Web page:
Cheesecake recipe doesn't say what temp oven should be at, just that it bakes for an 1 1/2 hour and center should get to 150 degrees. Any idea what I should set my oven to? Calls for a water bath.



Semi M. May 24, 2015
There are many recipes for cheesecakes all over the Internet. all recipes is a great site where you can find the exact recipe you are looking for. This website is missing recipes for a lot of ethnic cuisines. I love love Indian food but I haven't found any good recipe for it on this website. I looked at this indian dishes on this classifieds website and I started licking the computer screen !! LOL That looks sooo good and delicious :-)
anyone October 17, 2010
Thanks AJ-I always have a problem with answers that don't include the "Why". But I just thought it would be helpful in this case to add to the answers. If you put two and two together you can look at the recipe and realize two things. Cheese cake is a custard and eggs are a levening agent (think fratata). Once you recognize that it only makes sense as to why cracks occur in cheese cake if not careful. And when over cooked you can get cracks as well as the weeping. The weeping being caused by breaking the cream cheese.
Savorykitchen October 17, 2010
Not too sound too grouchy about it, but any recipe that doesn't give temps is one I would not trust. Exceptions made for "antique" recipes made in a wood-fired oven, index cards from grandma, and methods for professionals who would know standard temps for things.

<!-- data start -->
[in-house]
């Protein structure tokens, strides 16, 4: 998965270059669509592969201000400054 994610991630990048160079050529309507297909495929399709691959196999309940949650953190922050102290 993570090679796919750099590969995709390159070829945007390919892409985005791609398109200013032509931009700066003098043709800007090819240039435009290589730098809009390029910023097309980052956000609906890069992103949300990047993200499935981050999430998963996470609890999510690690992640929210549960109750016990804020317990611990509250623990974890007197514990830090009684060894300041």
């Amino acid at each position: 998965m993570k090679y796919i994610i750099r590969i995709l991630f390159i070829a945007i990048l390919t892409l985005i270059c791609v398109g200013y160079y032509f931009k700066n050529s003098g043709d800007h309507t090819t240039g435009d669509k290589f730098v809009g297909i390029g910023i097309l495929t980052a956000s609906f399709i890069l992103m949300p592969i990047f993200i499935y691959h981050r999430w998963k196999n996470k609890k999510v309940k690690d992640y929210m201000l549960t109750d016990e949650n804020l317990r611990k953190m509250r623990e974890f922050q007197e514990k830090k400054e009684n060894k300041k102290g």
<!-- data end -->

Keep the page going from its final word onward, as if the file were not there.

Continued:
AntoniaJames October 17, 2010
DonnyG, I like the "why" in your answers! I've always figured that you cook a cheesecake in a slow oven to prevent overcooking/weeping, as could happen with a higher temperature for a longer period, but didn't know the reason for starting at high and then reducing. Thanks for posting this info! ;o)
anyone October 17, 2010
The Idea of turning the temp down on cheesecake as it is cooking is a full proof method to prevent cracking. The methods suggested keeps the top from cooking faster and the center from expanding while cooking therefore preventing cracks in the top. I've even seen it turned from 350F to 250F to 200F. Of course this will increase cooking time.
phyllis October 17, 2010
I bake at 350 for 15 mins and then turn down to 250 for 75 minutes.
nutcakes October 17, 2010
I think 350 is the usual, but I see 275 sometimes too. This reliable site says star at 350F then reduce to 259 to finish and I think that is a smart idea.

But wait for a cheesecake baker to come along, if you can. I haven't made one in a few years.
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